It seemed most of the strain between the two women was a result of Marlie for at least the German director was trying to reach out to her. Yet both were women in their sixties with established reputations as experts in their similar fields. As Lukas told me, the excavation at al-Anderine was the German director’s project who, when it began about ten years ago, had asked Mary’s husband if he knew a young archeologist who wanted to share in the venture. He recommended Mary who quickly entered into a strained relationship with the German which was misfortunate for her as it was her original project and not Mary’s yet has to suffer for Mary’s boorish behavior.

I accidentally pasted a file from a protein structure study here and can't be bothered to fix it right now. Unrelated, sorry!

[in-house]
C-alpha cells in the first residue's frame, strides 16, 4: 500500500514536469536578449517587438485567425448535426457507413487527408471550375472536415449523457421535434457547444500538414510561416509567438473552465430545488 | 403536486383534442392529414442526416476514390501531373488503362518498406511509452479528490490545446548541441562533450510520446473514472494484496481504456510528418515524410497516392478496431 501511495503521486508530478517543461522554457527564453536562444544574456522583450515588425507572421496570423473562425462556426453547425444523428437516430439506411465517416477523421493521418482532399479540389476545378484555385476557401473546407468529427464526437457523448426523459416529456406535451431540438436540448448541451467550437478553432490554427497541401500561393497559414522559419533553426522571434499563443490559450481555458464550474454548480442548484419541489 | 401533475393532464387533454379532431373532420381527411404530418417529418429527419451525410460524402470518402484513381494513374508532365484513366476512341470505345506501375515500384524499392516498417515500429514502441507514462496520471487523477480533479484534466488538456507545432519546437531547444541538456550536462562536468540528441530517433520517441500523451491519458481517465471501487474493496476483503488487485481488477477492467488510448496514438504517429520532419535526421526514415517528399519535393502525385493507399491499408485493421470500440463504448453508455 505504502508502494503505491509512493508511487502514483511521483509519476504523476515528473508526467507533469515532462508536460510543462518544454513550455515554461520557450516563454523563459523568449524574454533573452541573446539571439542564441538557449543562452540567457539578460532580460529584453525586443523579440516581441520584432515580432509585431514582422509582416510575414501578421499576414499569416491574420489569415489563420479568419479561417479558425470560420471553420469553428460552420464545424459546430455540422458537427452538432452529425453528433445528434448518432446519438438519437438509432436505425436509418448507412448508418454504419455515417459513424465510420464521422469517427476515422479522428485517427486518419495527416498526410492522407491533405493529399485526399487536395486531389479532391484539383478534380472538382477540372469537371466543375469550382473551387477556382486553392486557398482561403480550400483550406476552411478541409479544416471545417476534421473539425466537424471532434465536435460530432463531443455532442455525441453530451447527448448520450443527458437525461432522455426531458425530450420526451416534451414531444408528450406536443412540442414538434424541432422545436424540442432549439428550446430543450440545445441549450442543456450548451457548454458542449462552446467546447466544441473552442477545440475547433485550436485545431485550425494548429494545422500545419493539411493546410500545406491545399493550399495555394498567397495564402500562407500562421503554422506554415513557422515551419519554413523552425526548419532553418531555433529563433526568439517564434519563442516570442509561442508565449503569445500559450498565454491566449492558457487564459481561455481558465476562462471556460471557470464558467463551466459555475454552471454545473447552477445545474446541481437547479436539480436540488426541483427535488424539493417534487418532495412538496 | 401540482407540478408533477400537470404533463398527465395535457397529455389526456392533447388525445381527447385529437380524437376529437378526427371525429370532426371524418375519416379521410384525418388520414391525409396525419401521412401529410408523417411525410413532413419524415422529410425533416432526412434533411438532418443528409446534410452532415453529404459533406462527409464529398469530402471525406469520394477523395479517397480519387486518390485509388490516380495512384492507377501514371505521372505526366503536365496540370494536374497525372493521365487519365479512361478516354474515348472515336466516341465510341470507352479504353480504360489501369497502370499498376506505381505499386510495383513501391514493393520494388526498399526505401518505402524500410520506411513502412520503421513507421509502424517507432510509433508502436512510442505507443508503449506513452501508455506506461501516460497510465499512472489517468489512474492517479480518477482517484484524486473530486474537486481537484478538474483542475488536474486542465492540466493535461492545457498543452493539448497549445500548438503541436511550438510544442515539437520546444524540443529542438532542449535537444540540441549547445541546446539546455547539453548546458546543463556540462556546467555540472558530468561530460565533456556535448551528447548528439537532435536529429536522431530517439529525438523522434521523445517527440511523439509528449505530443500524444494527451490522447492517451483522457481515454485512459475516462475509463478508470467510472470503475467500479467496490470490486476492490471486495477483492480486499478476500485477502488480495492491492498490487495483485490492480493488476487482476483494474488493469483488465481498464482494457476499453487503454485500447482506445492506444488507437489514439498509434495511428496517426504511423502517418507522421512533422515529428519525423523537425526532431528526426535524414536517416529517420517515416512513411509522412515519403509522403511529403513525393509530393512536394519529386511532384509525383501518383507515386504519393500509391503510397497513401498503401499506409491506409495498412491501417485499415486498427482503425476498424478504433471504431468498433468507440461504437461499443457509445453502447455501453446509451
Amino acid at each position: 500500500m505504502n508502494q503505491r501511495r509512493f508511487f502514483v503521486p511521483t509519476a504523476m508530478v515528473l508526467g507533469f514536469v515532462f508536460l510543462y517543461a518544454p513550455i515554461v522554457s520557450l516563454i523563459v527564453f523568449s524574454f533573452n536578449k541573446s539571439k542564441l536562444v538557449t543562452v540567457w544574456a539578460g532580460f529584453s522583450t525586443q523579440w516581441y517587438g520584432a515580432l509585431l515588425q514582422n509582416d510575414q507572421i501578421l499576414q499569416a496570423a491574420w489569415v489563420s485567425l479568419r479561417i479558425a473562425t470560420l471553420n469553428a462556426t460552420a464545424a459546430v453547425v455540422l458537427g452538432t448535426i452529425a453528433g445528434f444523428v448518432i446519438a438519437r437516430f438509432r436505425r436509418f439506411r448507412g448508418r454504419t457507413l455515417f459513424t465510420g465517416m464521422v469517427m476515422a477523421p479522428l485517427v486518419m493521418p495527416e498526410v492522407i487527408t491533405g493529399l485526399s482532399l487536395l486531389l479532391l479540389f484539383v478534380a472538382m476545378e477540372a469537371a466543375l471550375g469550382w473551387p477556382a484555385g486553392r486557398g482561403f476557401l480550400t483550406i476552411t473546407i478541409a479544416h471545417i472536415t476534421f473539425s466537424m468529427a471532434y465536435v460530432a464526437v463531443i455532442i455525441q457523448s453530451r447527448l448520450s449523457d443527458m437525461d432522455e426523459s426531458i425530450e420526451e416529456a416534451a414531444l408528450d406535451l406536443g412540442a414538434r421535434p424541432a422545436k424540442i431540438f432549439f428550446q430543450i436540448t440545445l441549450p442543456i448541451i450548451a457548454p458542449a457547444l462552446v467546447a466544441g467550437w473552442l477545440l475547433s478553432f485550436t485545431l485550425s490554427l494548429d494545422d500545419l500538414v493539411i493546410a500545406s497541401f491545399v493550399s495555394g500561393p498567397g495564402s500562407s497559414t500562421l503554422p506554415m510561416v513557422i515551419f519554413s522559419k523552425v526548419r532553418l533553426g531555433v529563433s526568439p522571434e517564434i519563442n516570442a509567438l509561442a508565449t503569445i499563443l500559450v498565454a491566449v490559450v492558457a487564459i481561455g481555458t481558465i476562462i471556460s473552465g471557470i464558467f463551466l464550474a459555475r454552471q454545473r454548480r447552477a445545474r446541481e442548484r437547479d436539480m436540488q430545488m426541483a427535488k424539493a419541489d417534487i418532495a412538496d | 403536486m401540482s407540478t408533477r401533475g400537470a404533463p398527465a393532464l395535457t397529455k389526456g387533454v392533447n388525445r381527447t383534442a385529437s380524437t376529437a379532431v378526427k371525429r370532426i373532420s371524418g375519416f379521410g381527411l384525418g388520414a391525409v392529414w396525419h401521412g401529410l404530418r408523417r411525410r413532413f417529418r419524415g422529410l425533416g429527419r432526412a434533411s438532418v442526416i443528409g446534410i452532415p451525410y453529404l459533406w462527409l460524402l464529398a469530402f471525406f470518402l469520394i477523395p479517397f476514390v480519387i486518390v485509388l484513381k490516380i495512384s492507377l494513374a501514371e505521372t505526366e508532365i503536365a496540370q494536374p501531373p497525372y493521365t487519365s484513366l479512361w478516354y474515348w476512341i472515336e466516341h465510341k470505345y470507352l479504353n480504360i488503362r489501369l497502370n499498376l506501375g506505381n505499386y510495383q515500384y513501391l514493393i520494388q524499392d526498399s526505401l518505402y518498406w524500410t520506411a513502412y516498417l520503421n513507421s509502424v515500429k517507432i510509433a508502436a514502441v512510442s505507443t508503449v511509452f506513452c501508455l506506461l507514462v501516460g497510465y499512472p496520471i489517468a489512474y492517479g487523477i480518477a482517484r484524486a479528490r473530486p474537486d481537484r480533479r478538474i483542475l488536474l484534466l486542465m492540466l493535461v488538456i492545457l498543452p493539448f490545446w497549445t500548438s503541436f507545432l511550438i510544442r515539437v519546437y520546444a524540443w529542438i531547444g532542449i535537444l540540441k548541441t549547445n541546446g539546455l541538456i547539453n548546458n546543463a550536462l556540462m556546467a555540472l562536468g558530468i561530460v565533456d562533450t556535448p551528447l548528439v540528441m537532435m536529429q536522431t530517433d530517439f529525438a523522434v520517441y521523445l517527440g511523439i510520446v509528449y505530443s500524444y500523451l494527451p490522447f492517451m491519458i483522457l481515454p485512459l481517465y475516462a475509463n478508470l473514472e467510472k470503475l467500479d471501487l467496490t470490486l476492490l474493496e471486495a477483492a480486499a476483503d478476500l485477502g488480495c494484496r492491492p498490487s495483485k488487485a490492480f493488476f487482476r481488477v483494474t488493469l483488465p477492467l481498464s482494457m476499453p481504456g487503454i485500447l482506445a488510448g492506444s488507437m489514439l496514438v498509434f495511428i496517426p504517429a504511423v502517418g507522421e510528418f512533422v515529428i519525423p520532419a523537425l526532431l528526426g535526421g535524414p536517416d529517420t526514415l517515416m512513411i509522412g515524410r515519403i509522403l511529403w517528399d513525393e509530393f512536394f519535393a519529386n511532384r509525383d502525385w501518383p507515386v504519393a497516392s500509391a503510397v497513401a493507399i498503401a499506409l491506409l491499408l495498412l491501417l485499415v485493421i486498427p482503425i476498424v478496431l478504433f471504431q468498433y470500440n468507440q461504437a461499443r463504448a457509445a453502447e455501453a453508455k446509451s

The poor relations were exacerbated as well since Lukas, Mary’s chief student, was to move in month to Germany and take up a post as an assistant professor with the German director, Mary’s rival, as his new boss. Thus, Lukas had to diplomatically handle the carelessness of Mary towards his future new boss. For example, Alex, Bruce, and I wanted a tour of the site before we had left and the German director had offered to give us one. However, Marlie would not commit since there was still last-minute work being done, but did not bother to inform her colleague that we would not be available for the time she offered to us or when we would have time. Thus it was left to Lukas to quietly use my phone, the only one with credit in the end, to tell his future boss that we wouldn’t be making the tour at the scheduled time.